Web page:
The Story: In two rulings released this week, the Supreme Court signaled a pattern of preventing restrictions on both religious liberty and also abortion.
The Background: The court issued rulings this week on important cases involving restrictions on abortion and on religious liberty.
The abortion case was June Medical Services LLC v. Russo. In 2014, Louisiana passed a law—Act 620—requiring doctors who perform abortions in the state to have admitting privileges at a nearby hospital. Currently, four abortionists work at the three abortion clinics in Louisiana. Because only one of the physicians has admitting privileges, the law would prohibit the other three from performing abortions unless they meet the requirement.
Opponents of the law claimed it violated the precedent set in Planned Parenthood v. Casey that the states cannot put “unnecessary health regulations that have the purpose or effect of presenting a substantial obstacle to a woman seeking an abortion impose an undue burden on the right.” The court had previously struck down a similar Texas law about admitting privileges in the 2016 case Whole Woman’s Health v. Hellerstedt, claiming the restriction provided no health benefits for women seeking abortions.
In a 5-4 ruling released on Monday, the court held that based on previous factual findings and precedents, particularly Whole Woman’s Health, Act 620 violates the Constitution.
The religious liberty case was Espinoza v. Montana Department of Revenue. In 2015, the Montana legislature created a scholarship program that provided a dollar-for-dollar tax credit of up to $150 for individuals and businesses who donate to private scholarship organizations. The money donated to the scholarship organizations was used to provide scholarships for children to attend private schools, many of which were religious.
Because the state constitution includes a ban on aid for churches and religious schools (such bans are often called Blaine Amendments), the Montana Department of Revenue issued a rule that prohibited parents from using the scholarships at religious schools. Two mothers, whose children received the scholarship and attended private Christian schools, filed a lawsuit claiming it was a violation of the U.S. Constitution. A state trial court agreed with the parents, but the Montana Supreme Court reversed the decision.
In a 5-4 ruling released on Tuesday, the court held that the application of the no-aid provision discriminated against religious schools and the families whose children attend or hope to attend them in violation of the Free Exercise Clause of the U.S. Constitution. Although Montana discontinued their program, 18 other states still have similar tax-credit scholarship programs, so the decision may have a broad-based effect on similar funding of religious schools.
What It Means: In both cases, Chief Justice John Roberts provided the swing vote for a divided court. And with both rulings, Roberts hinted at what religious conservatives can expect in the future: we will likely win challenges to religious liberty and lose when we challenge the current legal protections for abortion.
Roberts had opposed the decision in Whole Woman’s Health, but now considers it—four years later—to be a precedent that should not be overturned. In his opinion, Roberts notes that stare decisis (“to stand by things decided”) is the legal term for fidelity to precedent, adding:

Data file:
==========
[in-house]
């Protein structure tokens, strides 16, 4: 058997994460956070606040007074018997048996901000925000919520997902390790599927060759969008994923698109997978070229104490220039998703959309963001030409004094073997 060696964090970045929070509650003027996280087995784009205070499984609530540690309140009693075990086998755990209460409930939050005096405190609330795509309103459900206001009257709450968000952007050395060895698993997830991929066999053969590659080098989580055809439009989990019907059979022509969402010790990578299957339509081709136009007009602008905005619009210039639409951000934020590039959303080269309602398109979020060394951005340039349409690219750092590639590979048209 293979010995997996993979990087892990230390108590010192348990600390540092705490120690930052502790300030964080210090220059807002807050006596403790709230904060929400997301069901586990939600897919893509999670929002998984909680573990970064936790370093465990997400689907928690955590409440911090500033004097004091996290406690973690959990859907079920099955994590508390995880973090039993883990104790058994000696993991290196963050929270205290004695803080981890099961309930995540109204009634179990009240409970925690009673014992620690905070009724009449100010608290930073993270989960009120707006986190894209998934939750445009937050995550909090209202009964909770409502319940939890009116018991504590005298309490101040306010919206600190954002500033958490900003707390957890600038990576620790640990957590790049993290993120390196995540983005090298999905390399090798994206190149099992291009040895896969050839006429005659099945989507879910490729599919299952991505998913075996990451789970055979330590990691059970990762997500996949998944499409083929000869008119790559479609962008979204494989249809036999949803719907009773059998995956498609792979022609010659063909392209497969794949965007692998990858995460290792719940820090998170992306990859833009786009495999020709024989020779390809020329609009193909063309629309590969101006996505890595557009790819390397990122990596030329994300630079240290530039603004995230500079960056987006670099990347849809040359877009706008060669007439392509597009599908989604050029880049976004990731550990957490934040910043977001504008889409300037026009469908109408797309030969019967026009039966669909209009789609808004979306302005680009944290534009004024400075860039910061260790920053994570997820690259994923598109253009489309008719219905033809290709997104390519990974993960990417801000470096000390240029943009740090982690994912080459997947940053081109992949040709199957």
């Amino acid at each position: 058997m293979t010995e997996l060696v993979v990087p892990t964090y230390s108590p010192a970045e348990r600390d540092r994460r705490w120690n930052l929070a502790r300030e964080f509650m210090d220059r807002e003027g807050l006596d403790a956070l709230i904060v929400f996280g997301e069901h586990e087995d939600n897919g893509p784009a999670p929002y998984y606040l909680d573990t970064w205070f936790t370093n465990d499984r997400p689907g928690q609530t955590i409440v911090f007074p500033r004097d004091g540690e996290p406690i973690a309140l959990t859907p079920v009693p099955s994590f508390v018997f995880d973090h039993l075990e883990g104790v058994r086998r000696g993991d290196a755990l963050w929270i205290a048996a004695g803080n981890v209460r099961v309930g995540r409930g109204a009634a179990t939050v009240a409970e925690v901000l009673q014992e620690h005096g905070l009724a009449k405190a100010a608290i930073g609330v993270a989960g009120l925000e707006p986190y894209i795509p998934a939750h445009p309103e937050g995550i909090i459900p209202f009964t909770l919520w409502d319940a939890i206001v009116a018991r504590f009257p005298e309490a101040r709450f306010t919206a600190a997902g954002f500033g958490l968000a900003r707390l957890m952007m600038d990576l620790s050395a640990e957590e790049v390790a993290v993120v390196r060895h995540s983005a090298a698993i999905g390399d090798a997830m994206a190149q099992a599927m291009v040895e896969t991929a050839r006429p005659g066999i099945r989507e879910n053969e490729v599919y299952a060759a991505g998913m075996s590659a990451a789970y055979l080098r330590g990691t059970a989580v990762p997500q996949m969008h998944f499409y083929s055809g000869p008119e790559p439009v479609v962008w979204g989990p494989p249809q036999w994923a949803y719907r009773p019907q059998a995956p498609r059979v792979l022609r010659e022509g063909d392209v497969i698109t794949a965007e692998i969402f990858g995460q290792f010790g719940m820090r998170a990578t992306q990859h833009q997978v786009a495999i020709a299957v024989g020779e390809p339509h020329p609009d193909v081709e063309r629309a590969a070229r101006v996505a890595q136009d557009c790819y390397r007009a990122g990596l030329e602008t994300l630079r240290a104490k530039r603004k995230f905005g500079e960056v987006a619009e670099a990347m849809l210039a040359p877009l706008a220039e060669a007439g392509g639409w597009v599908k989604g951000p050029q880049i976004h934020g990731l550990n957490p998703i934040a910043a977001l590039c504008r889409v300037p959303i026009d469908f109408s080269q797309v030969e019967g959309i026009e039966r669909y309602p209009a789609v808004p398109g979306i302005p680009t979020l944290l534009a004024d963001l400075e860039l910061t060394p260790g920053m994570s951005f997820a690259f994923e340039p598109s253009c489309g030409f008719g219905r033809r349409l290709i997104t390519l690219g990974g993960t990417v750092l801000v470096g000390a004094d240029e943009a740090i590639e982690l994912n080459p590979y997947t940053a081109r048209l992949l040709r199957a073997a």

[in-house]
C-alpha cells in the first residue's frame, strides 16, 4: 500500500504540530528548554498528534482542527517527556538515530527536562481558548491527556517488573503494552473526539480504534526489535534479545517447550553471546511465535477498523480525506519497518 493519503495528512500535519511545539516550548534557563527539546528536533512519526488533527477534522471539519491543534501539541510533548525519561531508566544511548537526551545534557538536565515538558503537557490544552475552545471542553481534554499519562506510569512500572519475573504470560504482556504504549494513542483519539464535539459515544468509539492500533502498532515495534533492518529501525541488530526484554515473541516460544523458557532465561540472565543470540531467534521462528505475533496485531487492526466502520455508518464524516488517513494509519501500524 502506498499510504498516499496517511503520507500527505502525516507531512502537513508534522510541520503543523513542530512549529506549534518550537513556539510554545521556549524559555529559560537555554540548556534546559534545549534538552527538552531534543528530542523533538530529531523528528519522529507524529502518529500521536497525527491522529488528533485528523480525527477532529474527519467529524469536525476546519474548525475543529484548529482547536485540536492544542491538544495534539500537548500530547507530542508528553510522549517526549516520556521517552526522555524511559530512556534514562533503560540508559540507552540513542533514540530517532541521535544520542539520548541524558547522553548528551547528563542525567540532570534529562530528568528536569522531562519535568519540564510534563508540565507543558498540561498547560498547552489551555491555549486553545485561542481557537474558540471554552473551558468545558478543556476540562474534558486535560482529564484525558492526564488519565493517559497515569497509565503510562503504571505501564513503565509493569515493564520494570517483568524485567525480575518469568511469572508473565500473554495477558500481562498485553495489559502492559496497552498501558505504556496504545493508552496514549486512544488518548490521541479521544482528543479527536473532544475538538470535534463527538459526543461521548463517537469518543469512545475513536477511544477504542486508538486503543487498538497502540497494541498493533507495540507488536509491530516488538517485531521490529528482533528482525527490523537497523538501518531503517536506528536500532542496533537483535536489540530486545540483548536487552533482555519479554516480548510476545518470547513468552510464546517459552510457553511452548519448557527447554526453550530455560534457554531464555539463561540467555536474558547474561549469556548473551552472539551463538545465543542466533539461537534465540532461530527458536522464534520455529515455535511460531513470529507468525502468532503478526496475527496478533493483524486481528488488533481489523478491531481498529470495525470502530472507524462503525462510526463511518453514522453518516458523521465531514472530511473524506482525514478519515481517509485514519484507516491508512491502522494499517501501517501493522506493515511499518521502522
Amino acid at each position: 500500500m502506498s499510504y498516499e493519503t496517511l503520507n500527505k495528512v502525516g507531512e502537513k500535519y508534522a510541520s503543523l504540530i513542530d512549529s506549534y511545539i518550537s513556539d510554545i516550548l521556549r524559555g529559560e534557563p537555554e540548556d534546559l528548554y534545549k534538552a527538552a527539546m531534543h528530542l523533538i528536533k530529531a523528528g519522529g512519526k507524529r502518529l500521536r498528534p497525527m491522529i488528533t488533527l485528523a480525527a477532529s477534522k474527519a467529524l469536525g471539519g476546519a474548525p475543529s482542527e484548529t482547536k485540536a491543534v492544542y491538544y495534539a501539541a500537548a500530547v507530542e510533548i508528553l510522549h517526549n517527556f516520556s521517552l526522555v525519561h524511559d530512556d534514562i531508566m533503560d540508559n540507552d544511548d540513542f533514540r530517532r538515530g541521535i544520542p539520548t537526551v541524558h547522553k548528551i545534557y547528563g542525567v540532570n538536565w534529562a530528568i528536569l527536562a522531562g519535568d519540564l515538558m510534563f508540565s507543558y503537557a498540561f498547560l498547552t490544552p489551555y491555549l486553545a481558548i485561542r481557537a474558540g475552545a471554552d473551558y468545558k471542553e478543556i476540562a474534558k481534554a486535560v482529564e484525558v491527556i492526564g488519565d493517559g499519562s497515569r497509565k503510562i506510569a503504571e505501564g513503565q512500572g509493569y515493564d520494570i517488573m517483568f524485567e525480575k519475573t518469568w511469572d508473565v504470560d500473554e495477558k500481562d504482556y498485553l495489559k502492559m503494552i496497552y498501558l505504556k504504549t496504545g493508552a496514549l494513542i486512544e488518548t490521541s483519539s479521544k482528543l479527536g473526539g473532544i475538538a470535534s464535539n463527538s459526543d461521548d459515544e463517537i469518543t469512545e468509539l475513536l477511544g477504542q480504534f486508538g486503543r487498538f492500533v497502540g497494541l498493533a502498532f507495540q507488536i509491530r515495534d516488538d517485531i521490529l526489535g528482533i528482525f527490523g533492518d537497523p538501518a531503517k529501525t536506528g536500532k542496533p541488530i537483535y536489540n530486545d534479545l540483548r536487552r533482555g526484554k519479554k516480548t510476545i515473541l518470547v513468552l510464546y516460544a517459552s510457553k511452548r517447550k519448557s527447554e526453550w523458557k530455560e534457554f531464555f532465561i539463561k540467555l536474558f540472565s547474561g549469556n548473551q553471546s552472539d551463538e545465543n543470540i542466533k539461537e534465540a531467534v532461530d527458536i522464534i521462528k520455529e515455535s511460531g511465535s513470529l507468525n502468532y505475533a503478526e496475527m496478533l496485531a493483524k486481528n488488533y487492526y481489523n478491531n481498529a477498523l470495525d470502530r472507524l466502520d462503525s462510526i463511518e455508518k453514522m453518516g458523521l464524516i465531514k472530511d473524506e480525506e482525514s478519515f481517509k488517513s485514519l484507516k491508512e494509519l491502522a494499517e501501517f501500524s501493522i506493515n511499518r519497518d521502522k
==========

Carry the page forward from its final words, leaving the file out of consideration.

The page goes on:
The legal doctrine of stare decisis requires us, absent special circumstances, to treat like cases alike. The Louisiana law imposes a burden on access to abortion just as severe as that imposed by the Texas law, for the same reasons. Therefore Louisiana’s law cannot stand under our precedents.
[. . .]
Stare decisis is not an “inexorable command.” But for precedent to mean anything, the doctrine must give way only to a rationale that goes beyond whether the case was decided correctly. The Court accordingly considers additional factors before overruling a precedent, such as its administrability, its fit with subsequent factual and legal developments, and the reliance interests that the precedent has engendered.
If Roberts won’t overturn a ruling from four years ago that he believed was decided incorrectly, what is the likelihood he would overturn Roe v. Wade, a precedent that has lasted 47 years and that has developed what he would consider significant “reliance interests”? Is this his way of signaling to pro-life activists that he will not vote to overturn Roe?
While we are losing ground in the court when it comes to abortion, the Espinoza decision shows we are holding the line on religious liberty.
Over the past two decades, attempts to trample on the religious freedoms of Americans have been repeatedly rebuffed by the Supreme Court. Numerous precedents have laid the groundwork that makes stare decisis a bulwark against infringement on our most sacred freedom. For example, the court used the 2017 Trinity Lutheran case in defending religious liberties in Espinoza. (See also: Why a Church Playground Matters for Religious Liberty.)
David French recently explained why we should expect religious liberty protections to be extended, rather than restricted. But French also pointed out that the question for America’s religious community is not whether we have liberty but rather what we do with that liberty.
“In many quarters of American religion, a trampling is underway,” French says. “It is not the law’s fault that the church faces a reckoning, and even as we seek to preserve and strengthen our legal citadels, we must remember that it won’t be the law that brings repentance and awakening. May God grant churches the grace and wisdom to use wisely and for his kingdom the abundant liberties they now possess.”